CUTTING EDGE: These chunks of chert might not be as elegant as a Clovis-style spear head, but they show some primitive markings of similar technology--and were made 15,500 to 13,200 years ago, some time before Clovis emerged. Image: Michael Waters
Some 15,500 years ago early nomadic North Americans had already set up camp near Buttermilk Creek in central Texas's hill country, where they left behind impressive array of stone tools and artifacts.
Such an old habitation predates the widespread toolmaking tradition known as Clovis, which spread across the continent some 12,800 to 13,100 years ago and was once thought to mark the first wave of settlers in the Americas. The find is "unequivocal proof for pre-Clovis occupation of America," said Steven Forman, of the Department of Earth and Environmental Sciences at the University of Illinois at Chicago.
The area where the tools were found, northwest of Austin, must have been an appealing campsite for millennia, because it bears a record of nearly continuous occupation from 15,500 years ago. The discovery is detailed in a new study, published online March 24 in Science.
When the makers of these tools were using the site (from 15,500 to 13,200 years ago), the region would have been slightly cooler than it is today, probably by an average of about 5 to 6 degrees Celsius—"rather amiable at that time period," Lee Nordt, of Baylor University's Department of Geology and co-author of the new study, said in a press briefing on Wednesday. But the resources in the area were likely plentiful, added Michael Waters, of the Center for the Study of the First Americans at Texas A&M University in College Station and co-author of the new study. With the rich hill country around them, "it's not surprising people came back time and time again."
The people who left the tools and fragments described in the study were likely hunter–gatherers, passing through the site from time to time over thousands of years. "This was a mobile tool kit—something that was easily transported," Waters said.
The prevalence of Clovis style tools—epitomized by fine, fluted (grooved) stone points—across the continent had suggested to many archaeologists for decades that the groups who made these tools must have comprised the first wave of settlement in the Americas. This arrival would have placed the initial migration from northeastern Asia over the Bering Land Bridge and through the Arctic corridor that opened between ice sheets at some 15,000 years ago.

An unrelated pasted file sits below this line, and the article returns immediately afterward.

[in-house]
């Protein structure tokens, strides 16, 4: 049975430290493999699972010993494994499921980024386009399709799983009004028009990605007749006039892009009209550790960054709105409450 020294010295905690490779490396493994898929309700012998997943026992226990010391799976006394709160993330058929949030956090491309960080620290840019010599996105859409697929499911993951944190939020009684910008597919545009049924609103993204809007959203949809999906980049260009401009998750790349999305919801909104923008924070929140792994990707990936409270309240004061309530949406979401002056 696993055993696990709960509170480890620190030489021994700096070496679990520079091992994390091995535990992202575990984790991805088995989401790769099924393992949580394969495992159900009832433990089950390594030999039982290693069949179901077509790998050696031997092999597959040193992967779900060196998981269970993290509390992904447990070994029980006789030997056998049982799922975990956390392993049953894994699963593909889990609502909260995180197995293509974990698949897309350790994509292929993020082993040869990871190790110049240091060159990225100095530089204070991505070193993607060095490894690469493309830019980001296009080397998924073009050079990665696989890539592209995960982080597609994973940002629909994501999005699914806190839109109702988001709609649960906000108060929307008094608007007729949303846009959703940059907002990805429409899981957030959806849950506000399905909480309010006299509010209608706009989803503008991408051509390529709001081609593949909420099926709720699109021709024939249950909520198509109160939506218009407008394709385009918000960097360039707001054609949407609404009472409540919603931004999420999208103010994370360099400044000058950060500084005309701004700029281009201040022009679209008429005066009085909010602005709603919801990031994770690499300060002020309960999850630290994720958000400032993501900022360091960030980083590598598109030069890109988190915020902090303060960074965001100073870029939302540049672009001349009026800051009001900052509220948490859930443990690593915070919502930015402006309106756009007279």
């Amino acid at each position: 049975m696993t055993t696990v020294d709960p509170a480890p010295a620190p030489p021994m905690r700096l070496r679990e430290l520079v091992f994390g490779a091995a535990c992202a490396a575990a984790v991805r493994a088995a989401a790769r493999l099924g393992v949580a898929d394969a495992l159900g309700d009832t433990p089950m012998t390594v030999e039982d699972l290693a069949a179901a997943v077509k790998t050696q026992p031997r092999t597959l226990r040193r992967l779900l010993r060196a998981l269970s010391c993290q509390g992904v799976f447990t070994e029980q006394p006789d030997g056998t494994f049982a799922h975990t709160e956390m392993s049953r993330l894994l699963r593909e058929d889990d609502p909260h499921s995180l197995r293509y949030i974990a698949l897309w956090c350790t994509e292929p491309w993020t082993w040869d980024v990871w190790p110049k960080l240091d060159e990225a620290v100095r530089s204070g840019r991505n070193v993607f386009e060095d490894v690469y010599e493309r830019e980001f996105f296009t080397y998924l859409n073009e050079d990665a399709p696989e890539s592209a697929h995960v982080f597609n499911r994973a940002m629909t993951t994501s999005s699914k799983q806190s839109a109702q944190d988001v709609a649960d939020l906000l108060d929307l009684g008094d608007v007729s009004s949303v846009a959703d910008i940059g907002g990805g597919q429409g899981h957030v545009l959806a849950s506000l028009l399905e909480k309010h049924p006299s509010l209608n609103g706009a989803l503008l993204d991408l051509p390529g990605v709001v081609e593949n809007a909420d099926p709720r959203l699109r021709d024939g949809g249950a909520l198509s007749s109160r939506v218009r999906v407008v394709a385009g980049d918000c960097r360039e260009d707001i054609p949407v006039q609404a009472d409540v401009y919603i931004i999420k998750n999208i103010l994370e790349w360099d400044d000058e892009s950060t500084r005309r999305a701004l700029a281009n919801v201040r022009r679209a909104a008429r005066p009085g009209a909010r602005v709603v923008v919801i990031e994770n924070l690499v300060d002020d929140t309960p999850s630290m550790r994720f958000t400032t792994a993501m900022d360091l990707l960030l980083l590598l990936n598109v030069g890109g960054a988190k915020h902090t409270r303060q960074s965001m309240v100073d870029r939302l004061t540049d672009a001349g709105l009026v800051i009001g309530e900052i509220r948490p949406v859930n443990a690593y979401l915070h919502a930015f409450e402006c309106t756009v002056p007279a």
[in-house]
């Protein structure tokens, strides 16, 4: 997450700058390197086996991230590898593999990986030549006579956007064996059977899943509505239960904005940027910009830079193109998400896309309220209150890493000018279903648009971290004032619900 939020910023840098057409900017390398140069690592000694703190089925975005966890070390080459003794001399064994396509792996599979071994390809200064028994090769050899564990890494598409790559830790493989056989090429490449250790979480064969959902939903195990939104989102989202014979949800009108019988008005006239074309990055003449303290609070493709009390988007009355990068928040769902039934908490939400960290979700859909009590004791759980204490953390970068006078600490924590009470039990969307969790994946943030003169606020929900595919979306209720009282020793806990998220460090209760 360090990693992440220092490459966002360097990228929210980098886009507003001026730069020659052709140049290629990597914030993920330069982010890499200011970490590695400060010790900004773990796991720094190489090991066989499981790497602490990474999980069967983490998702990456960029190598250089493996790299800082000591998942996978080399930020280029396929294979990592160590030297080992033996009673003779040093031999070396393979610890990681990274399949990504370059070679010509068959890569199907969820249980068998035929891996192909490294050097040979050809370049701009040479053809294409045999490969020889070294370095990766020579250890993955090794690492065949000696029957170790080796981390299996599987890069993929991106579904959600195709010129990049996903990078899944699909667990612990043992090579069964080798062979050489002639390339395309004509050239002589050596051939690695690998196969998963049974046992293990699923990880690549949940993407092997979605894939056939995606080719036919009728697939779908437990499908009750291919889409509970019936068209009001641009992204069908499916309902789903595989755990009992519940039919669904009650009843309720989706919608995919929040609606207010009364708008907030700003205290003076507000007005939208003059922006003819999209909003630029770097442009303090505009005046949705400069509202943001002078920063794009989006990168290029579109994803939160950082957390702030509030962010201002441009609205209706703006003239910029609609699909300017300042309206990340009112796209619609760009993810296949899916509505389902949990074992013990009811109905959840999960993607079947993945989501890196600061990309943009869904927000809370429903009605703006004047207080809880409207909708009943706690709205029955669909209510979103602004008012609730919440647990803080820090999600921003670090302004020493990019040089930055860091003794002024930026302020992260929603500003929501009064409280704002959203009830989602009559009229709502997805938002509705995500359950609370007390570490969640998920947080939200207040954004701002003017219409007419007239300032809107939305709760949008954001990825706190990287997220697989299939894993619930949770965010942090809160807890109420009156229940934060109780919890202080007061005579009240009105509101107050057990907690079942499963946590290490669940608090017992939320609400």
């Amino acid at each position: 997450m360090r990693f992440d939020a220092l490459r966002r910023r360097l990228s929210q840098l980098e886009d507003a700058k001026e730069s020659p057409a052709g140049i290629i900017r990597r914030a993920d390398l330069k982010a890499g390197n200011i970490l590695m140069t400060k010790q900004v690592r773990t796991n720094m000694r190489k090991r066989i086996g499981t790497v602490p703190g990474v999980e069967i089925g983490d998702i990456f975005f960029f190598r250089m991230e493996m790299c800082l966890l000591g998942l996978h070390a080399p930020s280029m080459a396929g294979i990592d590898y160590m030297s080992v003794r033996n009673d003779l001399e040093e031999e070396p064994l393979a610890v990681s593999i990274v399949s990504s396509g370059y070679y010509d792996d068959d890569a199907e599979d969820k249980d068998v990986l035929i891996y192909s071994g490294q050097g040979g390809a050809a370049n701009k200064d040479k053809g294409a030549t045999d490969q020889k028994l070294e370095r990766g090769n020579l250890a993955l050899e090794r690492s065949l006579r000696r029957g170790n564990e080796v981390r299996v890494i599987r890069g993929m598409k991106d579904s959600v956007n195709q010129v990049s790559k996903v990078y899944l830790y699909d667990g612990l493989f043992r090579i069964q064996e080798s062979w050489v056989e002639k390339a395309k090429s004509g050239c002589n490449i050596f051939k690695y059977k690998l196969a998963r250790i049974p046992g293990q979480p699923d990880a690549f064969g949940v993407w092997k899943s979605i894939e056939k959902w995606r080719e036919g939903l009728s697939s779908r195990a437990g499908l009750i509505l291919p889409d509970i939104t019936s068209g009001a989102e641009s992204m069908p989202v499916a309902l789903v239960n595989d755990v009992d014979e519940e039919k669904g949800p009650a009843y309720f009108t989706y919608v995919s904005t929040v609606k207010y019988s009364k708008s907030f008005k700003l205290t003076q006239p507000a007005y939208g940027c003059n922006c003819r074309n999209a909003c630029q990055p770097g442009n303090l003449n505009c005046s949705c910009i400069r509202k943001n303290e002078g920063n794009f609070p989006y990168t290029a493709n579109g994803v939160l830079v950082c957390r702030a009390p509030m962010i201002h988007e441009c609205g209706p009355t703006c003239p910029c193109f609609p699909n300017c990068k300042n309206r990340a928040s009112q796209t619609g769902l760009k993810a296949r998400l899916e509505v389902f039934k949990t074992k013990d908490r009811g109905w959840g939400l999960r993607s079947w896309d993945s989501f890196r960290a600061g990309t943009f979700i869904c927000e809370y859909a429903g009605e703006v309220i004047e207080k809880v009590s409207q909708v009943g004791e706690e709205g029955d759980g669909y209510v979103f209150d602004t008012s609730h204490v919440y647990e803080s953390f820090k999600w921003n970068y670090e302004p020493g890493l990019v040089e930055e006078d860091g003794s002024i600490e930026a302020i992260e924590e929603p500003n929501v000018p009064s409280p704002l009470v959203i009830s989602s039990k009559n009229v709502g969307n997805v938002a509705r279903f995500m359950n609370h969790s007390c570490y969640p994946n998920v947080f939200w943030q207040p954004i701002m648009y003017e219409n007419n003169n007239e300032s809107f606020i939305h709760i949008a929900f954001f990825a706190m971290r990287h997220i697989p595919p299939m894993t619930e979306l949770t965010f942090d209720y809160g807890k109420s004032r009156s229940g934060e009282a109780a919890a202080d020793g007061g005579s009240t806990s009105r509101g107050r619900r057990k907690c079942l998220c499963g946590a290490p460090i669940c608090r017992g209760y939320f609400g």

This latest tool evidence, however, suggests that people were already making and discarding stone tools about 15,500 years ago, which would mean that the migration likely occurred even earlier. "You'd have to get to central Texas, and that would probably take a little while," Waters said.
Waters argues that their find of 15,528 artifacts (made from chert, a flint-like rock), which span the 2,400 years before the accepted emergence of Clovis technology 13,100 years ago, is the nail in coffin of the theory that Clovis toolmakers were the first inhabitants of the New World, the so-called Clovis-first model. "This is almost like a baseball bat to the side of the head to the archaeological community to wake up," he said.
Uprooting the Clovis-first model
Extracting and describing these thousands of small stone tools has been slow going. The research team has been working in the pre-Clovis layers of the site since 2006, uncovering the artifacts, which were scattered in a layer of clay just 20 centimeters thick.
Douglas Bamforth, a professor of anthropology at the University of Colorado at Boulder who was not involved in the new research, calls the work "beautiful excavation and beautiful analysis."
The Buttermilk Creek site is not the first evidence of pre-Clovis habitation of the Americas. Several sites, including two in Wisconsin as well as one in Pennsylvania and one in Oregon, had already offered up a handful of stone tools that predated Clovis. These have offered up many fewer artifacts, and the dating of some pieces has drawn scrutiny over the years.
The striking discovery of 14,100- to 14,600-year-old stone tools at a site in Monte Verde, Chile, raised questions about just how quickly the new settlers could have arrived so far south so quickly. These early people might have used the two continents' west coast as a pathway to settlement but, as Waters noted, it would mean those early explorers would have been "paddling as fast as they could to get down to the southern tip of South America," passing up a lot of awfully nice places on the North American coast along the way—such as the Columbia River, San Francisco Bay and San Diego, "where I would have stopped," Waters said, half jokingly.
Researchers have also yet to find strong technological links between Clovis technology and same-period stone tools in northeastern Asia. "There are a lot of problems with the Clovis-first model," Waters said, adding that it is "time to abandon [it] once and for all."
Some of the pre-Clovis tools found at the Buttermilk Creek site, such as "bladelets," do show similarities with bifacial (two-sided) techniques found in Asia, suggesting a deeper history. But, as Waters pointed out, known tools from that period in Siberia and northeastern Asia are relatively scant.
Given the previous finds in Wisconsin, Chile and other sites, John Shea, an associate professor of anthropology at Stony Brook University in New York State, notes that "it's been pretty clear" that humans were living in the Americas long before the Clovis tradition emerged.
Likewise, Bamforth was not surprised by the discovery of the new evidence. "I think it's kind of been waiting to be found," he says of a substantial pre-Clovis site.